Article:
The worst part is the bed is a great sounding board. Noise from the motors, the bearings, stuff inside the extruder, all bounce off it: so the noise could be coming from most anywhere.  

Posted : 02/03/2020 8:07 pm
vintagepc
(@vintagepc)
Topic starter answered:
RE: Gah! Help me ID this noise...

Yeah, definitely annoying since it sounds like the printer is about to seize up or something. I need to run a few more copies of that print anyway, let me try once and see if it goes away when running in normal mode (I typically run stealth)

I agree that since the usual culprits have been eliminated, the only thing that remains is a resonance of some kind. I occasionally do get a very annoying one during Z travel from tall places as well. I've contemplated just bolting a spare stepper onto the frame somwhere for extra mass damping - with the hope it bumps the resonant frequency out of the normal operating range of the printer.

Posted : 02/03/2020 8:17 pm
gnat
 gnat
(@gnat)
Noble Member
RE: Gah! Help me ID this noise...

You said you have the bushings on two axis, which two? 

Since I'm not printing much any more I get a similar sound from a similar move after my printer has sat for awhile. I've chalked it up to my Y axis as it still has bearings and the problem goes away after a few prints that use a good portion of the Y travel. My theory is that due to sitting and it being fairly cool in my office that the grease is hardening and drying a bit and after moving things around for awhile the grease warms up and re-lubes everything properly. I've also noticed that it is more prominent with faster moves, but it's still there for slower moves if I listen carefully.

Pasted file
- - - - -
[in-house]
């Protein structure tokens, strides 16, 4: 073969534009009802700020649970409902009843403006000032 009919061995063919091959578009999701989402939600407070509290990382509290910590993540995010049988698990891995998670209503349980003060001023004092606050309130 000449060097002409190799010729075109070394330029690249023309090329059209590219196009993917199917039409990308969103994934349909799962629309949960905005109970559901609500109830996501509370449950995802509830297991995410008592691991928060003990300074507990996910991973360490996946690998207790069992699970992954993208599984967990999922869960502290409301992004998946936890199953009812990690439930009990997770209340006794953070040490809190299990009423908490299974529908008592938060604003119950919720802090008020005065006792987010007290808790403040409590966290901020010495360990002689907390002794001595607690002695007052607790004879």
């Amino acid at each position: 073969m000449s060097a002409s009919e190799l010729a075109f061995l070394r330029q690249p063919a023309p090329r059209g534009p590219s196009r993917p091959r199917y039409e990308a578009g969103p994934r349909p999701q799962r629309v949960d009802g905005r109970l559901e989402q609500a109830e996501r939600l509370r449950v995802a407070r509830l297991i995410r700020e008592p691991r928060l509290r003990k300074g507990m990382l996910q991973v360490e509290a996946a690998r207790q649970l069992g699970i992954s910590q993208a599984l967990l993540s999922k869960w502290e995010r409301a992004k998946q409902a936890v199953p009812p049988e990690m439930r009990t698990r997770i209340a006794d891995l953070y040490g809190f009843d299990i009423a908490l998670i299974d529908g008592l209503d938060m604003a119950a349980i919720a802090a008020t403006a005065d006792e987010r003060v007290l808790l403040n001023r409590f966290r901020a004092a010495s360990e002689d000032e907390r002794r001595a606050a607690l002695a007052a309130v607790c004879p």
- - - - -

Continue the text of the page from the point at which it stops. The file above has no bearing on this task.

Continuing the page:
I think Tim is also correct that since it is pretty limited to that "diagonal" move that it a harmonic issue more than a true grinding (at least I've seen no sign of damage to my Y rods). YMMV though.

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Posted : 02/03/2020 10:48 pm
vintagepc
(@vintagepc)
Topic starter answered:
RE: Gah! Help me ID this noise...

Both X and Y; Z doesn't bear any significant load so I have not had any issues with rod scoring there, and didn't feel a need to replace.

 

This post was modified 2 years ago by vintagepc
Posted : 02/03/2020 10:56 pm
vintagepc
(@vintagepc)
Topic starter answered:
RE: Gah! Help me ID this noise...

Yeah, definitely seems like resonance. I ran the same g-code in normal mode and it didn't seem to hit that frequency anywhere near as badly. But going back to stealth mode it returns. 

I noticed it seems to come and go with alternating layers... I wonder if this is a combo of the bed and frame as amplifiers, and the ends of the Z leadscrews being free to vibrate. Might be worth making them captive in some 608 bearings for testing to see if it damps - definitely does make a difference if I'm touching them during the move, it's not as harsh a noise anymore.

Posted : 05/03/2020 12:24 am